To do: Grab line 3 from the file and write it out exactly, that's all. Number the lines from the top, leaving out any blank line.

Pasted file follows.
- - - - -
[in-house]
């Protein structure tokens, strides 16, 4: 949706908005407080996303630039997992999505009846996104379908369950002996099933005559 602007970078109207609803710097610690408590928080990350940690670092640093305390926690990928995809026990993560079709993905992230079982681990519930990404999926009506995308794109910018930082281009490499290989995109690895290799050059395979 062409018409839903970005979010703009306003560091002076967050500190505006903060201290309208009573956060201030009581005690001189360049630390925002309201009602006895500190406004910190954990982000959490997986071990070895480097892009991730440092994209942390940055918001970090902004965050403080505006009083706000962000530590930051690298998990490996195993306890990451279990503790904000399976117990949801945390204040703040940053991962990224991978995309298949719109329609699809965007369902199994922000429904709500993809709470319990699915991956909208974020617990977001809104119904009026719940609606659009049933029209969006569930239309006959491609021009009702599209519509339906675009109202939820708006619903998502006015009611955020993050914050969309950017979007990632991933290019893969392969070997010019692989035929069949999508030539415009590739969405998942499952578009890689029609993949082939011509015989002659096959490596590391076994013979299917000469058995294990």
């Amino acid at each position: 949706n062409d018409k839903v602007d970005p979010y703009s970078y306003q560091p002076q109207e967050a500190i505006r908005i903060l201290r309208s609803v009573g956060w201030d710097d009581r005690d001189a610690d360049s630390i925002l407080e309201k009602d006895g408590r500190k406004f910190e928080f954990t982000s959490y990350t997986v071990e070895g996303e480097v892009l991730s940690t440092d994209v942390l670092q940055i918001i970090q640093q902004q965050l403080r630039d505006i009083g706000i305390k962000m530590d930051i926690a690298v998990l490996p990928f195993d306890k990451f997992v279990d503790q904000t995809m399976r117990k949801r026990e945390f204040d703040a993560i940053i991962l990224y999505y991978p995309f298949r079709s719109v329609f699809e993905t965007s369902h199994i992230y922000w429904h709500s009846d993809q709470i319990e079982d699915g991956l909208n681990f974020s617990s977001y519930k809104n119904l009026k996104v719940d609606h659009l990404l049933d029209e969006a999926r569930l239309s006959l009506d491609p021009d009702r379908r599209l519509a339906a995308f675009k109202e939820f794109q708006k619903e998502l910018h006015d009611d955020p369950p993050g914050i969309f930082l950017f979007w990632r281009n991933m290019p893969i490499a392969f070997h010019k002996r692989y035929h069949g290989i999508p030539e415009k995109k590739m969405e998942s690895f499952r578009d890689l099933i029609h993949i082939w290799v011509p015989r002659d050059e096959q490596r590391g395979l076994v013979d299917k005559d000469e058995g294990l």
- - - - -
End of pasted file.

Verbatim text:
């Amino acid at each position: 949706n062409d018409k839903v602007d970005p979010y703009s970078y306003q560091p002076q109207e967050a500190i505006r908005i903060l201290r309208s609803v009573g956060w201030d710097d009581r005690d001189a610690d360049s630390i925002l407080e309201k009602d006895g408590r500190k406004f910190e928080f954990t982000s959490y990350t997986v071990e070895g996303e480097v892009l991730s940690t440092d994209v942390l670092q940055i918001i970090q640093q902004q965050l403080r630039d505006i009083g706000i305390k962000m530590d930051i926690a690298v998990l490996p990928f195993d306890k990451f997992v279990d503790q904000t995809m399976r117990k949801r026990e945390f204040d703040a993560i940053i991962l990224y999505y991978p995309f298949r079709s719109v329609f699809e993905t965007s369902h199994i992230y922000w429904h709500s009846d993809q709470i319990e079982d699915g991956l909208n681990f974020s617990s977001y519930k809104n119904l009026k996104v719940d609606h659009l990404l049933d029209e969006a999926r569930l239309s006959l009506d491609p021009d009702r379908r599209l519509a339906a995308f675009k109202e939820f794109q708006k619903e998502l910018h006015d009611d955020p369950p993050g914050i969309f930082l950017f979007w990632r281009n991933m290019p893969i490499a392969f070997h010019k002996r692989y035929h069949g290989i999508p030539e415009k995109k590739m969405e998942s690895f499952r578009d890689l099933i029609h993949i082939w290799v011509p015989r002659d050059e096959q490596r590391g395979l076994v013979d299917k005559d000469e058995g294990l």